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Archive for February, 2010

How to debug windows service

February 24, 2010 Leave a comment

Debugging a Windows service under Visual Studio .NET is not straight forward alternative is to create a console application project and then after successful functionality with debugging use the same code in windows service.

Solution to this is that when you create new windows service project  Main() function is available in  Program.cs class.

Do following modification in Program.cs and debug your windows service normally.

static class Program
{
/// <summary>
/// The main entry point for the application.
/// </summary>
static void Main()
{
ServiceBase[] ServicesToRun;
//comment these lines while debug
//un-comment when you want to install windows service
//ServicesToRun = new ServiceBase[]
//{
//    new Service1()
//};
//ServiceBase.Run(ServicesToRun);

//comment these lines when you want to install windows service and
//un-comment when you want to debug
Service1 service = new Service1();
service.MethodCalled();//new method added wchich will be called
System.Threading.Thread.Sleep(System.Threading.Timeout.Infinite);

}
}

Now do following changes in Service1.cs

public Service1()
{
InitializeComponent();
}

protected override void OnStart(string[] args)
{

//comment these lines when you want to install windows service and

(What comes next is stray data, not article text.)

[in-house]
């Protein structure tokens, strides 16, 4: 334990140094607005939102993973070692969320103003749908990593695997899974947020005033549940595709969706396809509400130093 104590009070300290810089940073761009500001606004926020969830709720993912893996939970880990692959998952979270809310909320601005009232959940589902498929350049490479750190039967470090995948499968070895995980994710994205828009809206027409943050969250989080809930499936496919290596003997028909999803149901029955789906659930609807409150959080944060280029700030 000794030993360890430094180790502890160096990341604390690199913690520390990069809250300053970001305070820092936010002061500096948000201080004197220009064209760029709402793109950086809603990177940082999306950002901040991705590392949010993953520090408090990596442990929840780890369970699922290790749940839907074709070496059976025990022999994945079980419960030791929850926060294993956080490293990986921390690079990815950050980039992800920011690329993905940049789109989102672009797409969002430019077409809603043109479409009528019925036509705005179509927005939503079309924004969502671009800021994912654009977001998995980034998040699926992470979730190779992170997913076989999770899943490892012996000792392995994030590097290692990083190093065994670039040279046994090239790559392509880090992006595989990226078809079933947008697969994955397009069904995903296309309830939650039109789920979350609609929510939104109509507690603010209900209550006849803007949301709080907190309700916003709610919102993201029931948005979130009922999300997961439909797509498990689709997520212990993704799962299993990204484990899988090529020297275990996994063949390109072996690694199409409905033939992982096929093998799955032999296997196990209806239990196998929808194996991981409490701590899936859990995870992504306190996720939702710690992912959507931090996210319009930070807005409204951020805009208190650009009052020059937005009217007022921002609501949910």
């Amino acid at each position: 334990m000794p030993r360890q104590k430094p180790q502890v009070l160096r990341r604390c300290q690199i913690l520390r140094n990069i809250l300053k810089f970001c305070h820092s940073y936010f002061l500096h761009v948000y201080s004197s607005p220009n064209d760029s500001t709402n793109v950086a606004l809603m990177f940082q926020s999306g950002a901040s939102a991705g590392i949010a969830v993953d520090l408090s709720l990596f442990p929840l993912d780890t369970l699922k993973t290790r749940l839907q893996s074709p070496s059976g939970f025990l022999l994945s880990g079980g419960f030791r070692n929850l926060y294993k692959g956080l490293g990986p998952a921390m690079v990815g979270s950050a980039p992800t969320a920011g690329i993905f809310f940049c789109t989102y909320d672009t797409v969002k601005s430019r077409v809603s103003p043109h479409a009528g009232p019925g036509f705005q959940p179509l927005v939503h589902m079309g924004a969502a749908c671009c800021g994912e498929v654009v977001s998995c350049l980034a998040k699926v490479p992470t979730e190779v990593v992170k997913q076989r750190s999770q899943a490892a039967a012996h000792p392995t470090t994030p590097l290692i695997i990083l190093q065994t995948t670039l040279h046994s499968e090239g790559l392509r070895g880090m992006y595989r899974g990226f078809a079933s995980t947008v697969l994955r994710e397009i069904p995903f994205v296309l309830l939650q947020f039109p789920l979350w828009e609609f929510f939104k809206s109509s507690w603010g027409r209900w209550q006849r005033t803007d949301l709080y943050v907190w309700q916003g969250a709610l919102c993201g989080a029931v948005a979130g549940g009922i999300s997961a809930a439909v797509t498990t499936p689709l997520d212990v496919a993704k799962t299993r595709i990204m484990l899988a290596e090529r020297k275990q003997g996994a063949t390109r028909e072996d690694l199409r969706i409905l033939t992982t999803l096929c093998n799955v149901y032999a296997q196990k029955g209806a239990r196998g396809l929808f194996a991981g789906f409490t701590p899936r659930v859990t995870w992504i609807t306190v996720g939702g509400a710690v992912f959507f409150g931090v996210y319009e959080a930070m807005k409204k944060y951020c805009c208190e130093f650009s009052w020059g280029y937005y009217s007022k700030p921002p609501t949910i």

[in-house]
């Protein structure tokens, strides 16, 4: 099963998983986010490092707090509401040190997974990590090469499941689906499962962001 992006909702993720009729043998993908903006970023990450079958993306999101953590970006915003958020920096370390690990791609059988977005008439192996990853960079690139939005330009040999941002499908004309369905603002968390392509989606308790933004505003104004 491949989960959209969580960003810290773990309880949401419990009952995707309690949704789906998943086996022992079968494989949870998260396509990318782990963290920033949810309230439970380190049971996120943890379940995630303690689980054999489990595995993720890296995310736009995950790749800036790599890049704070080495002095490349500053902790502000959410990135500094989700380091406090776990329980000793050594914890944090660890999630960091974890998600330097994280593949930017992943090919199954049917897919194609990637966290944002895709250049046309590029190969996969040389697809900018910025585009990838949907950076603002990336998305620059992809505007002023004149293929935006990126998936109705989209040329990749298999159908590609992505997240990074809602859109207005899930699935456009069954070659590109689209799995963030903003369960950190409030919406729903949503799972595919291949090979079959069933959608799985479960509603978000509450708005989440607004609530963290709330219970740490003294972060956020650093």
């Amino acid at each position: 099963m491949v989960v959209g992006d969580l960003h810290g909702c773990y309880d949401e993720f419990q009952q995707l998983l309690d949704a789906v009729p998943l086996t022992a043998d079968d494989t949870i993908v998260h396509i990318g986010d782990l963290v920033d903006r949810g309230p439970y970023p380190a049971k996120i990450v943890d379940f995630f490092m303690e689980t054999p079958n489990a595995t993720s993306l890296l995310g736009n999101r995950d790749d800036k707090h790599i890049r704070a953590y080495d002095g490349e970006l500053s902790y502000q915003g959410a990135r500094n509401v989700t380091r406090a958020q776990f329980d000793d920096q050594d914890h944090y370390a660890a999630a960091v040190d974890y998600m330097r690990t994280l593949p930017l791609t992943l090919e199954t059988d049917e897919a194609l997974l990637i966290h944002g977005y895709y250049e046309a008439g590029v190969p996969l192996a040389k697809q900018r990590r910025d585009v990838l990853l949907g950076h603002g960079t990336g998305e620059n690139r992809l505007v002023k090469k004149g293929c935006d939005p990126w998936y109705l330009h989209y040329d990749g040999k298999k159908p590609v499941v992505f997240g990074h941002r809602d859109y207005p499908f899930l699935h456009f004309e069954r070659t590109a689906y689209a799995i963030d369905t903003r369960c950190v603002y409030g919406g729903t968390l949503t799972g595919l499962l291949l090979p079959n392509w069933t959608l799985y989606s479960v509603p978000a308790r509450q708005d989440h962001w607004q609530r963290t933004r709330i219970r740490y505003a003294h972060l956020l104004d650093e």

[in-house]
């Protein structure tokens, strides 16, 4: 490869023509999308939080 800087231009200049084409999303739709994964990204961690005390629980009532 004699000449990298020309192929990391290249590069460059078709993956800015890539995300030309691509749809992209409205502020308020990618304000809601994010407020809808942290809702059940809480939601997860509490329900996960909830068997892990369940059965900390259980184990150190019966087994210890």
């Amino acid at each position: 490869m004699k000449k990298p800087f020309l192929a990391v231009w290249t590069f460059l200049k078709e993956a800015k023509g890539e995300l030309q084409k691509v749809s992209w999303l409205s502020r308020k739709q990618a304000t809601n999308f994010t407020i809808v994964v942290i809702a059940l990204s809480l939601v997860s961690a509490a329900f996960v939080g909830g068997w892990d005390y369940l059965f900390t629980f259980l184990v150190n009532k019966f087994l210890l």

//un-comment when you want to debug
// MethodCalled();
}

protected override void OnStop()
{
}

public void MethodCalled()
{

//Debug will come here after adding break point write your windows service code in this method
}

Using this when you start debugging in Visual Studio debugger will come in method MethodCalled()

Found this solution at http://www.codeproject.com/KB/dotnet/DebugWinServices.aspx by By Lee Humphries

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#temp table or a @table variable

February 21, 2010 Leave a comment

In a stored procedure, you often have a need for storing a set of data within the procedure, without necessarily needing that data to persist beyond the scope of the procedure.

1. Local Temporary Tables(# table)

CREATE TABLE #employee
(
empid INT,
empname VARCHAR(100)
)

  • A temporary table is created and populated on disk, in the system database tempdb — with a session-specific identifier packed onto the name, to differentiate between similarly-named #temp tables created from other sessions.
  • The data in this #temp table is visible only to the current scope usually a stored procedure, or a set of nested stored procedures.
  • The table gets cleared up automatically when the current procedure goes out of scope but try to delete before exiting stored procedure.
  • Local temp tables name is limited to 116 characters.

Use DROP TABLE statment like following.

DROP TABLE #people

2.Table Variables(@ table)

DECLARE @employee TABLE
(
empid INT,
empname VARCHAR(100)
)

  • A table variable is created in memory, and so performs slightly better than #temp tables.
  • Table variables are automatically cleared when the procedure or function goes out of scope, so you don’t have to remember to drop or clear the data.
  • You cannot truncate a table variable.
  • Table variables cannot be altered after they have been declared.
  • Unlike a #temp table, you cannot drop a table variable when it is no longer necessary—you just need to let it go out of scope.